The Accessibility for Ontarians with Disabilities Act, 2005 (“AODA”) is designed to achieve complete accessibility throughout Ontario by 2025. Comprehensive changes are being rolled out in waves, adding new obligations on January 1 every year.
By January 1, 2014, most organizations are required to establish new accessibility policies, develop multi-year accessibility plans, and ensure websites and other online content are accessible to persons with disabilities, among other things. Large designated public sector organizations are further required to have additional supports in place for existing and prospective employees with disabilities.
Accessible Websites and Web Content
Designated public sector organizations and large private sector organizations are required, where practicable, to make their websites and web content conform with the World Wide Web Consortium Web Content Accessibility Guidelines (WCAG) 2.0, which are available by clicking here.
Private sector organizations with less than 50 employees are not required to ensure websites and web content conform with the WCAG 2.0 guidelines.
Designated public sector organizations and large private sector organizations are required to develop policies governing how the organization will meet its legal obligations with respect to accessibility. These obligations are broader than those described under the Customer Service Standard (which addresses specific policies for dealing with members of the public or other individuals who may come into contact with the organization), and therefore should consider the other obligations under the AODA and must:
Small private sector organizations are required to develop the same policies, but are not required to put these in writing or make them publicly available.
Multi-Year Accessibility Plans
Designated public sector organizations and large private sector organizations are required to establish a Multi-Year Accessibility Plan which outlines the organization’s strategy to prevent and remove barriers and meets its legal requirements. This Plan must also:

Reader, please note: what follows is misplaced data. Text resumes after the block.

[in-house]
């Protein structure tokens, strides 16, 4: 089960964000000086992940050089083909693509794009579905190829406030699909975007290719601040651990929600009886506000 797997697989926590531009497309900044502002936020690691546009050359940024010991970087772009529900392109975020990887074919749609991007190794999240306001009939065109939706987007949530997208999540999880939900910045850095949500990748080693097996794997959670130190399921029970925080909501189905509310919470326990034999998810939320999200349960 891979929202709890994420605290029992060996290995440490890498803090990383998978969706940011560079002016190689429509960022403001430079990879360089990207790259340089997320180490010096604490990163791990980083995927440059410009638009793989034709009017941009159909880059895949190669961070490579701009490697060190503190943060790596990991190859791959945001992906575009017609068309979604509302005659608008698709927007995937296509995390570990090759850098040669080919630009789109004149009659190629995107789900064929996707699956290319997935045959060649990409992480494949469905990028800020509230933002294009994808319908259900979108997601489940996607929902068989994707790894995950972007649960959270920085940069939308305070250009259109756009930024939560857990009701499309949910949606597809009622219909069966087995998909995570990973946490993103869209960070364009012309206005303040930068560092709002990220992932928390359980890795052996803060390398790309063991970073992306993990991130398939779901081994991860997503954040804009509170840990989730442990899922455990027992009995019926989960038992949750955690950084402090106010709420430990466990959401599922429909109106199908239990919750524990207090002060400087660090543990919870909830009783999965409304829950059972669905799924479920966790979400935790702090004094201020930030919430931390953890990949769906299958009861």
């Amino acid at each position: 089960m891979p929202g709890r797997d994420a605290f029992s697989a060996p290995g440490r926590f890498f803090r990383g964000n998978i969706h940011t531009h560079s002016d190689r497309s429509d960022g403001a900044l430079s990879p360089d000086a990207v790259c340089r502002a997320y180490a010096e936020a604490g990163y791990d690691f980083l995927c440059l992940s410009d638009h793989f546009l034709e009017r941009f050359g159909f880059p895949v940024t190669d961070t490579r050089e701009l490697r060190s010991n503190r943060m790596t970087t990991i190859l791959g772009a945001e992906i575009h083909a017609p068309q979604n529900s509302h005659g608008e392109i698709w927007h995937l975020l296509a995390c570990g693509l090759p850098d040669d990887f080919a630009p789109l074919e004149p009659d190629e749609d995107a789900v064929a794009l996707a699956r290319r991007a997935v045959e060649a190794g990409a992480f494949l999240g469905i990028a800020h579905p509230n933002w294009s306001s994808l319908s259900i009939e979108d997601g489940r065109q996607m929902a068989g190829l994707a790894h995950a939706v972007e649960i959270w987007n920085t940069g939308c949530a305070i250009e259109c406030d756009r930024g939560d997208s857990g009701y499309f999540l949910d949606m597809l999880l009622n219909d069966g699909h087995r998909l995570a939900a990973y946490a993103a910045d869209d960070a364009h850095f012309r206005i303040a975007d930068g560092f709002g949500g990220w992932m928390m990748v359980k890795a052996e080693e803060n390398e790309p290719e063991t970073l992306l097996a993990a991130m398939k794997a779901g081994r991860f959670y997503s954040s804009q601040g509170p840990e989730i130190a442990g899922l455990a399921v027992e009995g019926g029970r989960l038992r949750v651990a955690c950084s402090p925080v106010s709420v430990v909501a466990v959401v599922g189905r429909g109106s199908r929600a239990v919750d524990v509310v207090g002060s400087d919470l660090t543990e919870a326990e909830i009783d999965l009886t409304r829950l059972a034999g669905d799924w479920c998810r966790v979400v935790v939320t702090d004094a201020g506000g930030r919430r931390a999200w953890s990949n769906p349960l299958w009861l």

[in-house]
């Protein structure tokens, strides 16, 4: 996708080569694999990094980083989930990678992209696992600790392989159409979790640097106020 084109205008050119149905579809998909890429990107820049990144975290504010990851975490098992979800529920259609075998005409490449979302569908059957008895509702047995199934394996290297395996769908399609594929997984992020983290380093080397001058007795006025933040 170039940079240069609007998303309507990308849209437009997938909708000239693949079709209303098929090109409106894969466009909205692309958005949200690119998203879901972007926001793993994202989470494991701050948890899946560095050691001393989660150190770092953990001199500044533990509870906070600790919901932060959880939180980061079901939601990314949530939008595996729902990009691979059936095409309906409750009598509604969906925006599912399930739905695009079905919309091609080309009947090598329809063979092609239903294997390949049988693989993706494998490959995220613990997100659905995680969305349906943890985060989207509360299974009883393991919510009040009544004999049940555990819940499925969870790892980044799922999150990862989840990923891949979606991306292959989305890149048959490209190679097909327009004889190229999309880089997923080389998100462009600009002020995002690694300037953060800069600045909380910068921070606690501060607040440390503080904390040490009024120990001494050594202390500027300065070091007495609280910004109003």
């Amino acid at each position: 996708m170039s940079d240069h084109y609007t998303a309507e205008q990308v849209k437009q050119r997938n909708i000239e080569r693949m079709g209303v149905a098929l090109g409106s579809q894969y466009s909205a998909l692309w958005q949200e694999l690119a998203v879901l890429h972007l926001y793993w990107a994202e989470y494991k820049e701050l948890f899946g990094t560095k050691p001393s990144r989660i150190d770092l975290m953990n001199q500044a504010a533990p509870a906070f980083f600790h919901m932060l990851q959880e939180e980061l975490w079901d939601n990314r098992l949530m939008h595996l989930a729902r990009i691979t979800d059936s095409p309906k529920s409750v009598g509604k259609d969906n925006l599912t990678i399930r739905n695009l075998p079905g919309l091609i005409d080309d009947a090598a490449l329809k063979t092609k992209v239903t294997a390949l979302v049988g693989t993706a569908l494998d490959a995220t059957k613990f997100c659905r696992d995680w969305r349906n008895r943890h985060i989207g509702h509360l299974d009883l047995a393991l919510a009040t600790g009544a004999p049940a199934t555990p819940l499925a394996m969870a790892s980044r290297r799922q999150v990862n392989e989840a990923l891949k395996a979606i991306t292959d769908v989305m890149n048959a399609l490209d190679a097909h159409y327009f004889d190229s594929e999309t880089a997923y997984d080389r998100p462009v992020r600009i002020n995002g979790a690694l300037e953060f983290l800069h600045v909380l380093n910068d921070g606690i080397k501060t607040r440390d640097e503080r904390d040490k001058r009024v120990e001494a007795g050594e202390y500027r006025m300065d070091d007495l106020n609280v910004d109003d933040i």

Private sector organizations with less than 50 employees are not required to establish a multi-year accessibility plan.
Employees and Prospective Employees
All employers in both the public and the private sector will eventually be required to have in place a number of additional supports for existing and prospective employees. For example, when recruiting new employees or considering existing employees for advancement or lateral transfers, employers must:
In addition to ensuring that employees are provided, in an accessible format, all information required by the employee to perform his or her job, as well as all information generally available to employees, employers in both the public and private sector must also:
All affected organizations in both the public and the private sector will eventually be required to provide comprehensive training to all employees, volunteers, and anyone else who provides goods, services or facilities on behalf of the organization, as well as all persons who participate in developing the organization’s policies. This training must specifically address the requirements under the various accessibility standards as well as the Human Rights Code, as it relates to persons with disabilities.
If you have any questions about achieving compliance with the Accessibility for Ontarians with Disabilities Act, 2005, or any other questions relating to workplace law, please do not hesitate to contact a Mathews Dinsdale lawyer.
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